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Socialist Party Scores Upset in Hungary


Hungary's opposition Socialist Party scored an upset over outgoing conservatives Sunday in the first-round of Hungary's parliamentary elections. The country will have to wait for a second round of polls in a few weeks for a definitive outcome.

As the election results came in, applause erupted at the headquarters of the Hungarian Socialist Party, the democratic successors of to the former Soviet-backed Communist Party.

In a surprise turnaround from initial results, the Socialists edged out Prime Minister Viktor Orban's center-right Federation of Young Democrats Hungarian Civic Party, also known as Fidesz, with 42 percent of the vote versus Fidesz's 41 percent.

The 59-year-old Socialist candidate, Peter Medgyessy, a former finance minister, told his supporters that Hungarians voted for change. "I think we can now say from our heart that we can declare that we have won the first election round," he says. Mr. Medgyessy adds that the results also show that a majority of Hungarians want a change of government. But Mr. Medgyessy cautioned that he will only celebrate after the results are in for the final round on April 21.

Western diplomats have expressed concern that to ensure re-election, Mr. Orban may seek closer ties with ultra right-wing politicians, including representatives of the far-right Hungarian Justice and Life Party, or MIEP.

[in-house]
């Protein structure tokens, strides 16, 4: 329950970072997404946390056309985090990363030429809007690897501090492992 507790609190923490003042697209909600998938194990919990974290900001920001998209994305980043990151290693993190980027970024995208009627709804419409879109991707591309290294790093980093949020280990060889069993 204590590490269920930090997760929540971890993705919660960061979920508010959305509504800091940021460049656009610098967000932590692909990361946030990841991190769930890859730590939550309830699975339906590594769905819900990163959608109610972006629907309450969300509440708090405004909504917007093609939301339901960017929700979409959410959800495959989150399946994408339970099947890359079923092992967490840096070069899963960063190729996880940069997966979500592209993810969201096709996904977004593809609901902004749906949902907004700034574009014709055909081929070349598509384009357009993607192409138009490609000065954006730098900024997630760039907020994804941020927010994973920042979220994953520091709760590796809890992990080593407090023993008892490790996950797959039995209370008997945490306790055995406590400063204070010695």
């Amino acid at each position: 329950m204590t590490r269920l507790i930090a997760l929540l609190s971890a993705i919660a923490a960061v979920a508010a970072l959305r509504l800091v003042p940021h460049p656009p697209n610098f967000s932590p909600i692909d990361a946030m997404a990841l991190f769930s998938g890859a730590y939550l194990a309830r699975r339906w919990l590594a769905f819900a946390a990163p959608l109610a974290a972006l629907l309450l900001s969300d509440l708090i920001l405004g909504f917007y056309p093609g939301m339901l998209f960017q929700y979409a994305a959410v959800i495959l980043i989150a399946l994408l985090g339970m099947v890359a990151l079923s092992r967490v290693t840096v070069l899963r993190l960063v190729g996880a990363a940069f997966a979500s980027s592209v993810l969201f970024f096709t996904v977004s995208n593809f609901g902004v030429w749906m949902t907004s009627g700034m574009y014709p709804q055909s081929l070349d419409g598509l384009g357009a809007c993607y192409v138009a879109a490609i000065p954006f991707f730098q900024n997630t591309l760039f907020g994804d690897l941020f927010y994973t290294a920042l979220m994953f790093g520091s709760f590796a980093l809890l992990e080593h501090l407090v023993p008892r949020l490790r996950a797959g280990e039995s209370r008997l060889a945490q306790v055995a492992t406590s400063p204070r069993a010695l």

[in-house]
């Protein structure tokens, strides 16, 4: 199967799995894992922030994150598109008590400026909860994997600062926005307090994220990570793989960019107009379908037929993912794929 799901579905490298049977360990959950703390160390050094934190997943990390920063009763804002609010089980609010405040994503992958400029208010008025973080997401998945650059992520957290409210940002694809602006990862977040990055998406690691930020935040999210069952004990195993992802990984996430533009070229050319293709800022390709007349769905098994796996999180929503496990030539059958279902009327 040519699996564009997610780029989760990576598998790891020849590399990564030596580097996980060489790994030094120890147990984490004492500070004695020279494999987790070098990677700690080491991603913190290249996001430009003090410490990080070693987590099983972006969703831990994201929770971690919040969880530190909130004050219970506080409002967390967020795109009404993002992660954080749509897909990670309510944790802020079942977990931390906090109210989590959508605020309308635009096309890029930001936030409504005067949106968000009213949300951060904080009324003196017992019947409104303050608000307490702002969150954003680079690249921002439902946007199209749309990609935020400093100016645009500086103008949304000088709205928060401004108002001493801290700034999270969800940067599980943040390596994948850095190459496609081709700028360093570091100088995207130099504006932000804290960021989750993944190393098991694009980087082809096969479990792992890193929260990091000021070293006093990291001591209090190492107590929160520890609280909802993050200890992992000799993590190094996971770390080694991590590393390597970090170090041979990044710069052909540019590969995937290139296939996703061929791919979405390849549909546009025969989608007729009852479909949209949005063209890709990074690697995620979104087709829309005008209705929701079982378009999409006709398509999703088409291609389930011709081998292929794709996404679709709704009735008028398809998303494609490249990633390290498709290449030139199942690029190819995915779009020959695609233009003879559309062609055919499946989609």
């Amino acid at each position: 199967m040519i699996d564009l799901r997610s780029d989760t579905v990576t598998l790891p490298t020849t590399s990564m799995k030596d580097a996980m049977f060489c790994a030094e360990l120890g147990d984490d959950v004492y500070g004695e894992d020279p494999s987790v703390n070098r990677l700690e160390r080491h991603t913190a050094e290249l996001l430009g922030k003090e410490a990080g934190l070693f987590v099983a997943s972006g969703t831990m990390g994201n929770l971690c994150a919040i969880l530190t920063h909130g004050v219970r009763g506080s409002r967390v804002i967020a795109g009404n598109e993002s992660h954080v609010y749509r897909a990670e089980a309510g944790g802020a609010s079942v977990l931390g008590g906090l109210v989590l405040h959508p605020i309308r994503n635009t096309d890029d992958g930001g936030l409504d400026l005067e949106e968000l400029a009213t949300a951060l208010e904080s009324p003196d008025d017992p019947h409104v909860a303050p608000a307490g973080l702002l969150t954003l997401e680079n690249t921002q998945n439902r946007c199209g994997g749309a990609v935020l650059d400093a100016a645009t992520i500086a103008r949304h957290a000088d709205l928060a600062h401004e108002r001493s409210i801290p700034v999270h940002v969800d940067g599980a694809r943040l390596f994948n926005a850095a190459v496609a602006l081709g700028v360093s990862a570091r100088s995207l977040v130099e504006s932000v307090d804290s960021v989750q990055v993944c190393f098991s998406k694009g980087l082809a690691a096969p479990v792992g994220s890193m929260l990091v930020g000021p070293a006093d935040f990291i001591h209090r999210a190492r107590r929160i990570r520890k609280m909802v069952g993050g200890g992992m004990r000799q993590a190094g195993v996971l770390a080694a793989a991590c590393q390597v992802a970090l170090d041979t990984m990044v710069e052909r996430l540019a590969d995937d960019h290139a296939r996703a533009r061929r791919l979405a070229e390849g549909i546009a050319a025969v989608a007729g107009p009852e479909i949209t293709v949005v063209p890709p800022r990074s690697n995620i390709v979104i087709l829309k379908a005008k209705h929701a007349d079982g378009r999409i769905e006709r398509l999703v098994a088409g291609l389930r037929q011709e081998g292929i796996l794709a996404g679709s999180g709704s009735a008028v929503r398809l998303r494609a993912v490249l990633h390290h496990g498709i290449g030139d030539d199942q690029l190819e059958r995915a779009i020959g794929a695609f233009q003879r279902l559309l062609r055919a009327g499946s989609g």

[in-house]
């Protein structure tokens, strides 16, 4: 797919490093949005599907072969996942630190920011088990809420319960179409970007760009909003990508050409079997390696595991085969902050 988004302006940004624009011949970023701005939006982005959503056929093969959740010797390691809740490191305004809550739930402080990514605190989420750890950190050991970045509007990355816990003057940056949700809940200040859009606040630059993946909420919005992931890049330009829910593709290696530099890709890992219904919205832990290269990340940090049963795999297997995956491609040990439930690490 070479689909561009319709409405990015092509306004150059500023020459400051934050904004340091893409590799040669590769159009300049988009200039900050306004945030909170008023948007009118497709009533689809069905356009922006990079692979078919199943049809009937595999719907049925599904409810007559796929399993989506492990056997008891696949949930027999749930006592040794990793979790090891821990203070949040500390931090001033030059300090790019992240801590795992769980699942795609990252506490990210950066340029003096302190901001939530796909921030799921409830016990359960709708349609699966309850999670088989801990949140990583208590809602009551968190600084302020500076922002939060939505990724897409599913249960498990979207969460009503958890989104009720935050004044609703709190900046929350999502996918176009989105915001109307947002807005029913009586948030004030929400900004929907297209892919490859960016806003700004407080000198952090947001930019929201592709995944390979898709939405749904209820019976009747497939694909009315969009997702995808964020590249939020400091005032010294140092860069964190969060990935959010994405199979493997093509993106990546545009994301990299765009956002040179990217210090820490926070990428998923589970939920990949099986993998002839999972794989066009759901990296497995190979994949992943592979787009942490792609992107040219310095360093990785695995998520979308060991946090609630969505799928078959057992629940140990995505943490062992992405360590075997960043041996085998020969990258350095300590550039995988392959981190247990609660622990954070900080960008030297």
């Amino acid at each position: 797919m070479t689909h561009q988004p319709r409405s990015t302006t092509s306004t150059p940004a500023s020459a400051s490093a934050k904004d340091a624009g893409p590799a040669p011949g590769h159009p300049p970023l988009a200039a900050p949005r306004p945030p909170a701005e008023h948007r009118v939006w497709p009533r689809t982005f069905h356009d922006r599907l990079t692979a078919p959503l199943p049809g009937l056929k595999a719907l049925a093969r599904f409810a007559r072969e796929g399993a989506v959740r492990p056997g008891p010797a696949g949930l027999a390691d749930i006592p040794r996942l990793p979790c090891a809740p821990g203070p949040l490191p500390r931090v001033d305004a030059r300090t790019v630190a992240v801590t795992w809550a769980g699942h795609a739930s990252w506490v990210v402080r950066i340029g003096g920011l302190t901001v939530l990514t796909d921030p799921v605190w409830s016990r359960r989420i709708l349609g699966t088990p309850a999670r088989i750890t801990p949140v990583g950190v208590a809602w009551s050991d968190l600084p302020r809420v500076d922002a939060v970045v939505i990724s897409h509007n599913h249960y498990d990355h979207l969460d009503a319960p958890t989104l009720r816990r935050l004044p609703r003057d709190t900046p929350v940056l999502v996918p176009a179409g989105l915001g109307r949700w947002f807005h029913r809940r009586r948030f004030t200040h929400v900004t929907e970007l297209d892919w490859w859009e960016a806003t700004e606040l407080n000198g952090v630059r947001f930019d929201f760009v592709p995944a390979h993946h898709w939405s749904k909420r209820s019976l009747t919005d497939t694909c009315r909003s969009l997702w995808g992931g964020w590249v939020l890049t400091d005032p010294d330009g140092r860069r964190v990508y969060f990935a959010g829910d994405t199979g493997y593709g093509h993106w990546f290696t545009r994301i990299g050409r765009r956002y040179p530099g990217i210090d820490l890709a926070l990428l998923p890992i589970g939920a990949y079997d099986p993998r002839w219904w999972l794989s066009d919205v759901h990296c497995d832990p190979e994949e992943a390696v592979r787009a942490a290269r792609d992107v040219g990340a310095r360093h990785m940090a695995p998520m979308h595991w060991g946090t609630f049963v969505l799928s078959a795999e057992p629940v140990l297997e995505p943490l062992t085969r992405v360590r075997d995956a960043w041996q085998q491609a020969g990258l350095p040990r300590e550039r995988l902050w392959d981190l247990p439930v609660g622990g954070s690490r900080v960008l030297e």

Although officials of his own Fidesz party have said they do not want a governing coalition with MIEP, Prime Minister Orban has refused to rule it out. But official results show that MIEP, known for its anti-Semitic and anti-foreigner statements, did not receive the necessary five percent to be able to enter the 386-seat Parliament. MIEP leaders had hoped to win 15 percent of the vote in order to align with the Fidesz party.

Despite the setback, thirty-eight-year-old Prime Minister Orban did not concede defeat, saying he wanted to wait for the outcome of Hungary's second round of voting. "The time has come when we can summarize what we have to do with today's election results," Mr. Orban says. He points out that his supporters will have to analyze their abilities and figure out what the party can do within the next two weeks. However analysts say that without MIEP's support it will be difficult for Mr. Orban to continue his government.

Whomever wins Hungary's final round of voting will likely usher the former Communist country into membership in the European Union as early as 2004.

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